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U.S. drone strike targeted ‘Al-Qaeda No. 2′

By Agence France-Presse
Tuesday, June 5, 2012 7:52 EDT
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This video grab, released by Al-Qaeda's as-Sahab Media in 2007  (AFP)
 
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A senior Al-Qaeda figure was the target of a US drone strike inPakistan’s tribal belt, reports said Tuesday, as officials kept tight-lipped on whether he may have been among the 15 people killed.

Abu Yahya al-Libi, described by American officials as Al-Qaeda’s second in command but by other security experts as one of the top five members of the global terror network, is a Libyan citizen with a $1 million price on his head.

Pakistani security officials told AFP that they were informed by American intelligence that Libi had been the target of Monday’s drone strike in North Waziristan, a Taliban and Al-Qaeda stronghold along the Afghan border.

It was the third drone strike in as many days and the deadliest this year in Pakistan, where the government has increasingly denounced the strikes in public as its relations with the United States have gone into a tail spin.

But Pakistani officials said it was unclear whether Libi had been present at the compound, struck by two missiles shortly before dawn, or whether he had died.

They said two missiles slammed into a compound in the village of Hesokhel, east of Miranshah, the capital of North Waziristan, before dawn on Monday.

One official told AFP that the dead could not be identified but that there were reports that they included foreigners, a possible reference to Al-Qaeda fighters.

“People are looking very closely to see whether he’s still alive,” The New York Times quoted an official as saying. “It’ll take some time for people to gain a high level of confidence that he’s dead.”

If his death is confirmed, Libi would be the highest profile Al-Qaeda militant killed since US Navy SEALs shot dead Osama bin Laden in Pakistan on May 2, 2011.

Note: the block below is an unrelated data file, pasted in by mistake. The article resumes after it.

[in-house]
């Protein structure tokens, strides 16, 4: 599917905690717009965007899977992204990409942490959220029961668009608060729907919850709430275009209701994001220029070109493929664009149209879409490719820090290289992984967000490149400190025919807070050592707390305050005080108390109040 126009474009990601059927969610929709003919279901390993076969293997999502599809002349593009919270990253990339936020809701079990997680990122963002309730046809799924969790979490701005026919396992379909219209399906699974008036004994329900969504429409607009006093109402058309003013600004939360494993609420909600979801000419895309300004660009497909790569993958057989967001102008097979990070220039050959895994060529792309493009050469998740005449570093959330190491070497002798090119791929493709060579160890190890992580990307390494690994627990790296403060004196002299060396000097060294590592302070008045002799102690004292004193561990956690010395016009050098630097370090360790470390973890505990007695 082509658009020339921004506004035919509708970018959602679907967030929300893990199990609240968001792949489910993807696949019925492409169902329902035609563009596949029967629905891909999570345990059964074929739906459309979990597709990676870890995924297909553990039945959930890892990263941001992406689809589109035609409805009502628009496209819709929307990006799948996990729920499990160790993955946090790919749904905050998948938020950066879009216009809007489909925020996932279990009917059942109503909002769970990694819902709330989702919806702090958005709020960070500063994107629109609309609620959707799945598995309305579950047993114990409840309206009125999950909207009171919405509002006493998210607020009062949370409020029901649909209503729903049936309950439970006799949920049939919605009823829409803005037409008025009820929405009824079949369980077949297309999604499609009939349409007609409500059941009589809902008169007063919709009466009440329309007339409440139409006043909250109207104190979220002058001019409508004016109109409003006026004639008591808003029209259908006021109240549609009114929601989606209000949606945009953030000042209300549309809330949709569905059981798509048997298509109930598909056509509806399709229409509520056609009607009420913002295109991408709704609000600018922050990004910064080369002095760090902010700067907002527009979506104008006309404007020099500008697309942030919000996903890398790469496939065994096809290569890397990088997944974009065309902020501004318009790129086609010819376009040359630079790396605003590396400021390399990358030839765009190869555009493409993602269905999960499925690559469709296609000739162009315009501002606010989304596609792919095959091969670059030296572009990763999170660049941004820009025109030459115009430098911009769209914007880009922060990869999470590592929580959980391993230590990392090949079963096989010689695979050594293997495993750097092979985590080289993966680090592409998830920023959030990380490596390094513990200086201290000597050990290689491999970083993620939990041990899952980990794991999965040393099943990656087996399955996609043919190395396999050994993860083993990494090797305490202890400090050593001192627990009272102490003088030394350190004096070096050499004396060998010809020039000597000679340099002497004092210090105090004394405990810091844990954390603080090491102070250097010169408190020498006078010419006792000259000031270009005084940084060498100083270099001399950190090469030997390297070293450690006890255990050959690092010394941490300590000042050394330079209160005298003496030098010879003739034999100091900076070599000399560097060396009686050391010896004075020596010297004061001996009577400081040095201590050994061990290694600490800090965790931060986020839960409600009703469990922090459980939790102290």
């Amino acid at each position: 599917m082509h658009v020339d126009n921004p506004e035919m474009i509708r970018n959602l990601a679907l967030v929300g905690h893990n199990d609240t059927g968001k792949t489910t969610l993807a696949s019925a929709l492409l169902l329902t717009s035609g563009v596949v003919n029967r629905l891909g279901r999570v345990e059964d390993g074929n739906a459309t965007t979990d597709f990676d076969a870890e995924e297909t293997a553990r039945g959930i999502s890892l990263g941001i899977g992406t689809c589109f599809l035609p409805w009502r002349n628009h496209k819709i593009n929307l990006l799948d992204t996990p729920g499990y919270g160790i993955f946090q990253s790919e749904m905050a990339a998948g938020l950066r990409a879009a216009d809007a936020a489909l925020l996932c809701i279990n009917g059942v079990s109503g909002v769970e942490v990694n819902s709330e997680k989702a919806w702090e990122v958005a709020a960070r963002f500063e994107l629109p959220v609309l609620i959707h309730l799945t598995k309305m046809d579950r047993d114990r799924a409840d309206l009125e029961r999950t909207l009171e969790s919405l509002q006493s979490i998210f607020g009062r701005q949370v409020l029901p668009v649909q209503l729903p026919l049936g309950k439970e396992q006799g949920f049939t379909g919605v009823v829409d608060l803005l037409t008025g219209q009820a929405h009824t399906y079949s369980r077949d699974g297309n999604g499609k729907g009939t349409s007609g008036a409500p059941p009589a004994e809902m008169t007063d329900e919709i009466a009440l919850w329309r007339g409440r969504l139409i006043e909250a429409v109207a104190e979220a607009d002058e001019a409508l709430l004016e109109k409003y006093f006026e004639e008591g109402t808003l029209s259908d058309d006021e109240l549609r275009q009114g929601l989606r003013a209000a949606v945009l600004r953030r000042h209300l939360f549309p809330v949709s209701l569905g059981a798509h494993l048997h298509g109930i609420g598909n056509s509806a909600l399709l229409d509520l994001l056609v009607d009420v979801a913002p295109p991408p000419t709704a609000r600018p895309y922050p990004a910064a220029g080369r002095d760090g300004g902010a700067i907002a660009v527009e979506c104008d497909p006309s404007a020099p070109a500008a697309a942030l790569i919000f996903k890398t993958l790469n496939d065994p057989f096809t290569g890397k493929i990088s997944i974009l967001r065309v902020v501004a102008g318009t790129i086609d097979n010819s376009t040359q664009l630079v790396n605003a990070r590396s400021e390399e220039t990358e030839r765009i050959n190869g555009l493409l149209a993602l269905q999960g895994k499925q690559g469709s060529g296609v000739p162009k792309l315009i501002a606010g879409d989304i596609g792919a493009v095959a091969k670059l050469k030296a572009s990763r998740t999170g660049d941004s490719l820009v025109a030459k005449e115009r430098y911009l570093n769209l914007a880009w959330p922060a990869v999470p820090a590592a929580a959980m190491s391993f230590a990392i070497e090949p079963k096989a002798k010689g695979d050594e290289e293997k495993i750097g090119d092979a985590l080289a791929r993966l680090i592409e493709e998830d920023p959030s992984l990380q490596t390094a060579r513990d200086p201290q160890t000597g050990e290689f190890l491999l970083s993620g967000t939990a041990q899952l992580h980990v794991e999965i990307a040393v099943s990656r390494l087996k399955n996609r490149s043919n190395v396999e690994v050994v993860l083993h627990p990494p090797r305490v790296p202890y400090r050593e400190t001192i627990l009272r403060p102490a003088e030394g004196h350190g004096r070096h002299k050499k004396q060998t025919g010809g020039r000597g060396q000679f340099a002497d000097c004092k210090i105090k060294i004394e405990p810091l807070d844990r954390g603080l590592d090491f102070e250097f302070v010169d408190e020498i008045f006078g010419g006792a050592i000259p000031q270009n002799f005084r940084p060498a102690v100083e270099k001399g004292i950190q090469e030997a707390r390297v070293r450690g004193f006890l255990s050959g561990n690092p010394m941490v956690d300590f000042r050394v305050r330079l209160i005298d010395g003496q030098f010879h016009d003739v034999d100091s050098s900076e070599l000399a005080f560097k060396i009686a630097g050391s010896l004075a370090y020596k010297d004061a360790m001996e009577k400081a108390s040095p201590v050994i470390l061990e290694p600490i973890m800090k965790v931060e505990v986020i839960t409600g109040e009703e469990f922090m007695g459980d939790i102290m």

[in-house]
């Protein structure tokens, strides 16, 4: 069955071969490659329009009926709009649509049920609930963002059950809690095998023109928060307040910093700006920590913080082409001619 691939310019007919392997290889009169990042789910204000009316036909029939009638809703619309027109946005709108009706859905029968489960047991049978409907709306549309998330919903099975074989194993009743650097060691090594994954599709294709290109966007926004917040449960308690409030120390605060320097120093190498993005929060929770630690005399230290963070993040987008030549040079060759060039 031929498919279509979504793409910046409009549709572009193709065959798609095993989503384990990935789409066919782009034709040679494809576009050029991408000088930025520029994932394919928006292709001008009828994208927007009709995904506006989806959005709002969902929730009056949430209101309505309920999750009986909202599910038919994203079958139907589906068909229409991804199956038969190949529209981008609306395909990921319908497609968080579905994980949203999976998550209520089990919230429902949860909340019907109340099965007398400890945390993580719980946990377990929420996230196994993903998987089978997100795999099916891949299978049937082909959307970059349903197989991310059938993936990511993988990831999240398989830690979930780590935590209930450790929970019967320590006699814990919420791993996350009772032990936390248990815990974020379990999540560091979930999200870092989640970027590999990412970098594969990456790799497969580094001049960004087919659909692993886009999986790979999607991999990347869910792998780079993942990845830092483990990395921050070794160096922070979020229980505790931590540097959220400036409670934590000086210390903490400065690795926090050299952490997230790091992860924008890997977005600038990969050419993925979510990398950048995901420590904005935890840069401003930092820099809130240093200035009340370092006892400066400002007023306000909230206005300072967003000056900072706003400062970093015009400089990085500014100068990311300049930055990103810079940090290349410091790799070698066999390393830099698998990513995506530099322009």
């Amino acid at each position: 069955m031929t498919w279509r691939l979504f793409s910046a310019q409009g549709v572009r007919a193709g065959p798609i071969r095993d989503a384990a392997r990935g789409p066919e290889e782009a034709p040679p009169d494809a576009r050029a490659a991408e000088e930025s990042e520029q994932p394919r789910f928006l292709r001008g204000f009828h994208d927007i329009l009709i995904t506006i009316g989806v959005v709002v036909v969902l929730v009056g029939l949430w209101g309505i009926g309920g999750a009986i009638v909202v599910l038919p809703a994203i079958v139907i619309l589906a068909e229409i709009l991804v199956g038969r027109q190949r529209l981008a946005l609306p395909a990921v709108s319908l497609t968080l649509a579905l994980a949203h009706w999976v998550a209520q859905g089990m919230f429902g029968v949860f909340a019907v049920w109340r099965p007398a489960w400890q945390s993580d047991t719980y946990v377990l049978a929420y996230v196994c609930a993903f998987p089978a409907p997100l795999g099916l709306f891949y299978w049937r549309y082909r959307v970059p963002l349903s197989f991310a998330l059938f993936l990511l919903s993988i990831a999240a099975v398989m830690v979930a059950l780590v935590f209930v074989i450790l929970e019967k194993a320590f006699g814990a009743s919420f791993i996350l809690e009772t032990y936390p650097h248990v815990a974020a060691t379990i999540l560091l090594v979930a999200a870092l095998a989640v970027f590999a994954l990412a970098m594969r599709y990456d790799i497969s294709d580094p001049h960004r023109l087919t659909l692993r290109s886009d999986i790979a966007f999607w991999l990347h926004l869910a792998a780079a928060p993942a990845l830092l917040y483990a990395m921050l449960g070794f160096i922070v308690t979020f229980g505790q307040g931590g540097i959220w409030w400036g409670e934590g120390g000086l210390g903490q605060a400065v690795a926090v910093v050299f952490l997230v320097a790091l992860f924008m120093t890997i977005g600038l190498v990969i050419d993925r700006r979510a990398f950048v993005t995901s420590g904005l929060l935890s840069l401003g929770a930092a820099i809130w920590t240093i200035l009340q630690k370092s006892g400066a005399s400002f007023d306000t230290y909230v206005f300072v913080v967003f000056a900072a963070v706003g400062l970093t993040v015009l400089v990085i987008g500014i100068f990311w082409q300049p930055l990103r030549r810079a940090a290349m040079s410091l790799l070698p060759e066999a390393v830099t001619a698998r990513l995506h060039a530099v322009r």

A trusted lieutenant of bin Laden, Libi has appeared in countless Al-Qaeda videos and is considered the chief architect of its global propaganda machine.

Experts considered him one possible successor to bin Laden, but Egyptian doctor and the long-time Al-Qaeda deputy, Ayman al-Zawahiri, was eventually appointed instead.

American troops initially captured him in 2002 after bringing down the Taliban regime in Afghanistan, but he escaped three years later from the US high-security prison at Bagram Air Base, giving him a special notoriety.

ABC News cited a senior US official as saying that Libi was the target of the latest drone attack.

Pakistani officials told AFP that there had also been unconfirmed reports that Libi was wounded in a US drone strike that killed nine militants on May 28. A report that he was killed in a December 2009 drone strike in South Waziristan proved false.

A senior US official declined to confirm whether he was dead or alive, but told AFP that removing Al-Qaeda’s “number two leader” would be a “major blow to core Al-Qaeda”.

“There is now no clear successor to take on the breadth of his responsibilities, putting additional pressure on Zawahiri to try to manage the group in an effective way.”

The official said Libi had served as “general manager” for Al-Qaeda’s main branch, overseeing its daily operations in Pakistan’s lawless tribal regions and managing links with affiliates around the world.

If confirmed, Libi’s death would come after US officials said Atiyah abd al-Rahman, then described in Washington as Al-Qaeda’s number two, was killed in a US missile strike in North Waziristan on August 22 last year.

Ben Venzke, an analyst at the US-based IntelCenter, said that if Libi were to be killed, “confirmation will come fairly quickly from core Al-Qaeda,” including written statements and online video eulogies.

“The loss of Abu Yahya al-Libi would be felt throughout the jihadi community as he has been one of the most visible jihadi figures from any of the groups around the world, with prolific video releases and writings,” he said.

Documents seized from bin Laden’s compound and released by the United States last month suggest Libi was one of the late terror mastermind’s most trusted lieutenants.

He signed a letter dated December 3, 2010 and sent to the Pakistani Taliban leader Hakimullah Mehsud reprimanding him for making “legal and religious mistakes” including the mass killing of Muslim civilians in suicide attacks.

Agence France-Presse
Agence France-Presse
AFP journalists cover wars, conflicts, politics, science, health, the environment, technology, fashion, entertainment, the offbeat, sports and a whole lot more in text, photographs, video, graphics and online.
 
 
 
 
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